One of the advantages of belonging to a European ITN like AMVA4NewPhysics is the opportunity to participate to a range of outreach activities. Such an opportunity was given to me at the beginning of September, by volunteering at a literature festival called Festivaletteratura, taking place in Mantova, Italy.
The idea and the invitation to take part in the event was given to me by Tommaso Dorigo, the coordinator of our network, who is always encouraging us to take part in every kind of outreach activities.
Festivaletteratura is one of Italy’s most anticipated events which takes place in Mantova every year since 1997. It lasts for 5 days, usually in the beginning of September, and consists of group readings, live author interviews, performances, workshops, concerts and much more. All these activities bring together professionals from different disciplines like writers, musicians, artists and scientists creating an event of great diversity.
The volunteers play a key role for such events. A few hundreds of youngsters (age 18-30) participated in this year’s Festivaletteratura as volunteers, and they were responsible for providing all kind of help, from driving cars and assembling furniture to assisting in labs, taking photos and turning the interviews into podcasts.
Myself, as a physics graduate student, participated at a science lab called Scienceground, which was taking place at a nice small church in the middle of the city. The lab was organised by a physicist called Matteo Polettini and most of the people volunteering were somehow associated to physics and/or math (undergrad or graduate students, researchers, etc).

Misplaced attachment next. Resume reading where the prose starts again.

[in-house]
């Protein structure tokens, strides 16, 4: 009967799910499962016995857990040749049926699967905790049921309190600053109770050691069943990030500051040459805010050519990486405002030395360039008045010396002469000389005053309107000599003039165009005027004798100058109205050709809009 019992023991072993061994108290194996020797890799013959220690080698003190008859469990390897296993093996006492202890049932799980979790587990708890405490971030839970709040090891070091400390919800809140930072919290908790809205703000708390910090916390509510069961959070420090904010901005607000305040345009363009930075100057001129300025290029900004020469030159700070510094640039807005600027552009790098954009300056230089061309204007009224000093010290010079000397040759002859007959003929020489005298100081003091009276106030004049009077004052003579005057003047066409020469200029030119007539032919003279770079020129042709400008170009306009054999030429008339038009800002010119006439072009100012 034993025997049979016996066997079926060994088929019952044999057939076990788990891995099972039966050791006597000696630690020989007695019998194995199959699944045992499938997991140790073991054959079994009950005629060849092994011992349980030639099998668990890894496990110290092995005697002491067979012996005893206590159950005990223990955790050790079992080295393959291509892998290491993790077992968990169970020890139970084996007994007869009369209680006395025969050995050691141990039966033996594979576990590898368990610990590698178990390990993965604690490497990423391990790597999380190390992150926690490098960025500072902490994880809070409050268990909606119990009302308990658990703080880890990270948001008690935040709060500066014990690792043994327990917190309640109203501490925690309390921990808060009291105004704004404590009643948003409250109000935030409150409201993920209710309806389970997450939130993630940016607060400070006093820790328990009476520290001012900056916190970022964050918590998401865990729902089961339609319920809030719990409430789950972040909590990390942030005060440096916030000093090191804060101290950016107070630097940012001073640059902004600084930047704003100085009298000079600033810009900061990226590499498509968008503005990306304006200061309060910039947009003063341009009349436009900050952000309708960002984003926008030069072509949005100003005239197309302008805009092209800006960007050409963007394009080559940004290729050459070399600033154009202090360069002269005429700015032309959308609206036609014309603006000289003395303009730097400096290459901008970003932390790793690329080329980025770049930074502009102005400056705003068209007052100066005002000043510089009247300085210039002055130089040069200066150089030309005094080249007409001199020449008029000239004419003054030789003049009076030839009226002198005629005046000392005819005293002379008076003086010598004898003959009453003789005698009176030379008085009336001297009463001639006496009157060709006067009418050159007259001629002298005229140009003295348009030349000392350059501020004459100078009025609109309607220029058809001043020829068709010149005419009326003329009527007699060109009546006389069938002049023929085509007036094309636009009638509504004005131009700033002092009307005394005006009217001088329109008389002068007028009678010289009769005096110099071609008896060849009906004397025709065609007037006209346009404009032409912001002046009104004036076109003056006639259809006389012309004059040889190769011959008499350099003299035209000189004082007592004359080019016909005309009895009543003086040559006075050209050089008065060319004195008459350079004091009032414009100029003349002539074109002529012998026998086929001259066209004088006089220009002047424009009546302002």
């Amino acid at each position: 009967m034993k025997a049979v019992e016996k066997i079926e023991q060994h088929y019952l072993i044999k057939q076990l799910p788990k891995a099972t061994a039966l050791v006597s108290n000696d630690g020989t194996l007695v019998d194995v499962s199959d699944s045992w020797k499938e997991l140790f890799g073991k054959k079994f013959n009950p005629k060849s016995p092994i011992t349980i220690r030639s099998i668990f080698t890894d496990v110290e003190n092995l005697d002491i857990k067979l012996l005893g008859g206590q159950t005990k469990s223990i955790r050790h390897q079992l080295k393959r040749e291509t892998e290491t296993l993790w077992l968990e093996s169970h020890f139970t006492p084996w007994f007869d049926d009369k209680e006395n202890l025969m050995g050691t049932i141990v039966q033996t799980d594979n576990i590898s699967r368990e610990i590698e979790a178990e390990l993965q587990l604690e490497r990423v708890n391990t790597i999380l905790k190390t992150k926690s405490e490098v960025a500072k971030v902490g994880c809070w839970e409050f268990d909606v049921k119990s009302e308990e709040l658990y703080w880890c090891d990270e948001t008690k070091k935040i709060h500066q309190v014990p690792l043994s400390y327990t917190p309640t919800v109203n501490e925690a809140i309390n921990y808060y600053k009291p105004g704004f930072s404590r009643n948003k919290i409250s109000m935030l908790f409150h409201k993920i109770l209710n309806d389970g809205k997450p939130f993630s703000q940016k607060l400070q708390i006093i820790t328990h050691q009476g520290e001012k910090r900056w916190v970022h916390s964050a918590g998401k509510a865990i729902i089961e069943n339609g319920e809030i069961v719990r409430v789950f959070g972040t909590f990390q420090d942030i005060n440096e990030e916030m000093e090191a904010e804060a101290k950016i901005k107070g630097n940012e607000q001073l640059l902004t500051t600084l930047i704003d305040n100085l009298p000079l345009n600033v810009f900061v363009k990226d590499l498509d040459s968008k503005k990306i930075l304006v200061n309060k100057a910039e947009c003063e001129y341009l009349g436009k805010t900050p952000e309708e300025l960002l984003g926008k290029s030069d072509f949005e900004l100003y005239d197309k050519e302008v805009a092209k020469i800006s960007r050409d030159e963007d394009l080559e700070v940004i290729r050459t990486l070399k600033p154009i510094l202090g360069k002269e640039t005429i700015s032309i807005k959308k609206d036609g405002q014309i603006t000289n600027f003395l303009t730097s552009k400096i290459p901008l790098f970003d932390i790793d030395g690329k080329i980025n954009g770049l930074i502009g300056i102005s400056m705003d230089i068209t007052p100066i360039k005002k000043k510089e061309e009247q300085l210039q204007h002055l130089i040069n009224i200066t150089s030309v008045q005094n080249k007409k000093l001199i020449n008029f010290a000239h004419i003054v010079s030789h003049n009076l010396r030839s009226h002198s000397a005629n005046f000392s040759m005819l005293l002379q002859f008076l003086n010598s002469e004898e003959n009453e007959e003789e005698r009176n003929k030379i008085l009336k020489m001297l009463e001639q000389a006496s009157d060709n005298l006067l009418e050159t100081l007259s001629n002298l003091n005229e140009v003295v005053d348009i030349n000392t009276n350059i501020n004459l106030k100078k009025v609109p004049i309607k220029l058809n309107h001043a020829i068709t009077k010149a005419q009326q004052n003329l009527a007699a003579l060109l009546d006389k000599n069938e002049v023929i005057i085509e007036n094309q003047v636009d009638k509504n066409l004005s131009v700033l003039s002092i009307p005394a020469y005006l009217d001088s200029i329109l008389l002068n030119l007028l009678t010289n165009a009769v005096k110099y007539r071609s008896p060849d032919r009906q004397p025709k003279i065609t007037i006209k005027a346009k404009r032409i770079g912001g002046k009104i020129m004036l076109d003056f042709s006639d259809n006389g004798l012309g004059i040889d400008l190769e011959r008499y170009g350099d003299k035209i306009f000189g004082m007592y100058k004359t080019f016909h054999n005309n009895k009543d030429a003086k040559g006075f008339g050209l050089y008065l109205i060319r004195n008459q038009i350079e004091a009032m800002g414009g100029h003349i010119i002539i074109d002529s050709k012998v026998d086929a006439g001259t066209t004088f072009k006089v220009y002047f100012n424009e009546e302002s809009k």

The main idea of the lab was to have a full program of talks, workshops and author interviews focused on how people do science and how they use statistics for that. In one sentence, the moto of the lab could be “from data mining to big data, from statistics to machine learning, from objective data to subjective opinions” as mentioned in the lab’s website.
The volunteers at this science event were responsible for assisting during the event in every sense, from giving the lectures and organising the lab games for the kids, to welcoming the visitors and taking part or even leading the discussions and live interviews with the book authors.
Unfortunately, due to conflicting dates with the media training in Oxford, organised by our network, I was only able to attend Festivaletteratura two days before its end.
However, I tried to adapt to the environment as soon as I got there, meet all the other volunteers of the lab and catch up on what there was to do in order to help. Language was a barrier, since most of the lectures were given in Italian and I was not able to follow or participate in any of the workshops.
However, I was able to participate in the authors’ interviews (delivered in English) that took place on Saturday evening and Sunday morning. More specifically, I was able to ask a few questions to the author of “Statistics done wrong”, Alex Reinhart, on his ideas on the most popular statistic errors done by scientists, but also on his opinions on how statistics should be taught at the Universities.
Overall, volunteering at Festivaletteratura was a very positive and enjoyable experience. It was a nice opportunity to meet and communicate with other young scientists with whom we share the same interest and problems. In addition, the live discussion with Alex Reinhart was a unique experience of talking to the author of the book you‘ve just read, asking questions and having a real-time discussion with him. I really appreciated this opportunity. A great experience, highly recommended to anyone interested in participating in an alternative outreach activity.
Here are a few links for everyone who is interested in participating next year: